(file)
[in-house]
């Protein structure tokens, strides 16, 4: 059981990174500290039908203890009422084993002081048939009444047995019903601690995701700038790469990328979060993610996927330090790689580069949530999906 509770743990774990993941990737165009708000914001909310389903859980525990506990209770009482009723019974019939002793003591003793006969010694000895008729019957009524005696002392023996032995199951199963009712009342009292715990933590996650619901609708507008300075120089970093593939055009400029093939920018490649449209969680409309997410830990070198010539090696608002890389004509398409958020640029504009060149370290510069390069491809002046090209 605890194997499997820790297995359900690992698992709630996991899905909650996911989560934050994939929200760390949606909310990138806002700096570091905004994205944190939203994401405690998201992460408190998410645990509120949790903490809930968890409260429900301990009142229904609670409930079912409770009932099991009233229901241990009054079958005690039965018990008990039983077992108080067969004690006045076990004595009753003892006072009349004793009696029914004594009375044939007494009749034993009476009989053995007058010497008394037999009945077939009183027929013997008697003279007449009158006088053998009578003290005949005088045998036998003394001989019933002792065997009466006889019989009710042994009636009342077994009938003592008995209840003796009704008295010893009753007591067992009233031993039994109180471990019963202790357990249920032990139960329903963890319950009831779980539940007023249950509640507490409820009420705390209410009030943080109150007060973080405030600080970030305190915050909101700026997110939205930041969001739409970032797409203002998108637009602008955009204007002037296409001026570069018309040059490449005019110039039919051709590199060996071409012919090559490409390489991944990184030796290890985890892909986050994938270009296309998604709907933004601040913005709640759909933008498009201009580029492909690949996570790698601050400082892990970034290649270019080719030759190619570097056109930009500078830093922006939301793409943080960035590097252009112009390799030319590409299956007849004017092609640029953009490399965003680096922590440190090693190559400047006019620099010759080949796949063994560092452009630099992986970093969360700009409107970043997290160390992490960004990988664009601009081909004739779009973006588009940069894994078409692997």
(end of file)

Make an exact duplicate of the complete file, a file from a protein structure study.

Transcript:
[in-house]
């Protein structure tokens, strides 16, 4: 059981990174500290039908203890009422084993002081048939009444047995019903601690995701700038790469990328979060993610996927330090790689580069949530999906 509770743990774990993941990737165009708000914001909310389903859980525990506990209770009482009723019974019939002793003591003793006969010694000895008729019957009524005696002392023996032995199951199963009712009342009292715990933590996650619901609708507008300075120089970093593939055009400029093939920018490649449209969680409309997410830990070198010539090696608002890389004509398409958020640029504009060149370290510069390069491809002046090209 605890194997499997820790297995359900690992698992709630996991899905909650996911989560934050994939929200760390949606909310990138806002700096570091905004994205944190939203994401405690998201992460408190998410645990509120949790903490809930968890409260429900301990009142229904609670409930079912409770009932099991009233229901241990009054079958005690039965018990008990039983077992108080067969004690006045076990004595009753003892006072009349004793009696029914004594009375044939007494009749034993009476009989053995007058010497008394037999009945077939009183027929013997008697003279007449009158006088053998009578003290005949005088045998036998003394001989019933002792065997009466006889019989009710042994009636009342077994009938003592008995209840003796009704008295010893009753007591067992009233031993039994109180471990019963202790357990249920032990139960329903963890319950009831779980539940007023249950509640507490409820009420705390209410009030943080109150007060973080405030600080970030305190915050909101700026997110939205930041969001739409970032797409203002998108637009602008955009204007002037296409001026570069018309040059490449005019110039039919051709590199060996071409012919090559490409390489991944990184030796290890985890892909986050994938270009296309998604709907933004601040913005709640759909933008498009201009580029492909690949996570790698601050400082892990970034290649270019080719030759190619570097056109930009500078830093922006939301793409943080960035590097252009112009390799030319590409299956007849004017092609640029953009490399965003680096922590440190090693190559400047006019620099010759080949796949063994560092452009630099992986970093969360700009409107970043997290160390992490960004990988664009601009081909004739779009973006588009940069894994078409692997």